The Royal Forestry Society’s (RFS) education programme for primary schools provides fun and engaging curriculum-linked activities to teach children to value trees for wildlife, for enjoyment and for timber.

Green Tree Schools Award
The Woodland Trust’s Green Tree Schools Award is free, fun and has fantastic activities to help your school celebrate woods and trees. Schools are rewarded for completing environmental projects and encouraging outdoor learning. It’s a fantastic way to enhance your school’s green credentials while inspiring youngsters about woods and trees.

Free Trees for Schools
The Woodland Trust sends out free trees to schools and community groups across the UK every March and November (to coincide with tree-planting season). They are ideal for gardening and nature clubs. They also help to improve your school grounds and encourage more wildlife to your local area.

Woodland Trust Curriculum Linked Resources
The Woodland Trust has developed a range of KS2 and KS3 curriculum-linked resources to help you teach your pupils about woods and trees. These quality materials can be used to support and inspire outdoor learning, as well as classroom-based lessons. They range from tree planting to natural crafts to the study of ancient trees. Subjects covered include maths, literacy and science.

Forest School
The philosophy of Forest Schools is to encourage and inspire individuals of any age through positive outdoor experiences in a woodland environment. Children of all ages learn about the natural environment, how to handle risks and most importantly to use their own initiative to solve problems and co-operate with others. Forest School programmes run throughout the year, for about 36 weeks, going to the woods in all weathers. Children use full sized tools, play, learn boundaries of behaviour; both physical and social, establish and grow in confidence, self-esteem and become self motivated. Find a local Forest School group and see what they can do for your school.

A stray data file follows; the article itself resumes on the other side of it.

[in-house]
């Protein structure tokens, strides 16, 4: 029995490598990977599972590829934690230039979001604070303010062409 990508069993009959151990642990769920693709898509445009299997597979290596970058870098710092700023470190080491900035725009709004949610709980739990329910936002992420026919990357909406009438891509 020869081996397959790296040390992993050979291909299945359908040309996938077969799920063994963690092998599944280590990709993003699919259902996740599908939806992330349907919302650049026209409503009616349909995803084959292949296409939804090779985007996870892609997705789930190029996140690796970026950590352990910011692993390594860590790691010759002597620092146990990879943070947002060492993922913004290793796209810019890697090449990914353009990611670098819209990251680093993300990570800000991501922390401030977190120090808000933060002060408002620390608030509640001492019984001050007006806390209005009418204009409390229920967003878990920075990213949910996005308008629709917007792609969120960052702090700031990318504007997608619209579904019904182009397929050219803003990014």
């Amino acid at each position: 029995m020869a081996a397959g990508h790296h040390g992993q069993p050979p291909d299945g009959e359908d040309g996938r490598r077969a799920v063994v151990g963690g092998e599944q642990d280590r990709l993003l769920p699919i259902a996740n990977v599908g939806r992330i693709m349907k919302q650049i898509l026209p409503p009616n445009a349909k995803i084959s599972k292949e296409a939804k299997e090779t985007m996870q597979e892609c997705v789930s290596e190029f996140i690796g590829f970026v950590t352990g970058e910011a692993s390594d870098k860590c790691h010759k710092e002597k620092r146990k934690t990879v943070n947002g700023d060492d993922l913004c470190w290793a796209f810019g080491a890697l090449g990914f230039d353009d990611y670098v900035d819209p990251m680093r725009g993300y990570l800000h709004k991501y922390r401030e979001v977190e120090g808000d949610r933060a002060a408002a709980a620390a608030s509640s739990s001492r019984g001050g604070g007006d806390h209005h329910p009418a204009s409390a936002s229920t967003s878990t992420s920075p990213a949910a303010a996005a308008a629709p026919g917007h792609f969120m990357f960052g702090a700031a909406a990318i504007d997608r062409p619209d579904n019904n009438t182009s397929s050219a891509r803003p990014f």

Wild Time for Schools
Wild Time for Schools is an easy-to-use, web-based tool, to help teachers take learning outside. You can use it any time you like, as many days as you like, whenever you like.
The Wild Network site gives you learning activities tagged against curriculum learning topics and key learning stages – all set out by time.  So, whether you want to try out an easy 10 minute activity for KS1, a one hour version or a whole day exploring data handling, writing, or investigating with KS2, there is something there for you.

myForest for Education
An easy-to-use and free online application from Sylva Foundation that enables any educator, or young person, to generate straightforward woodland management plans, maps and ecological impact assessments for woodland sites and school grounds.


Information and Statistics

Wildlife Trusts Every Child Wild report (pdf)

Wildlife Trusts guide to The Art of Getting Children Outdoors (pdf)

National Trust Natural Childhood Report (pdf)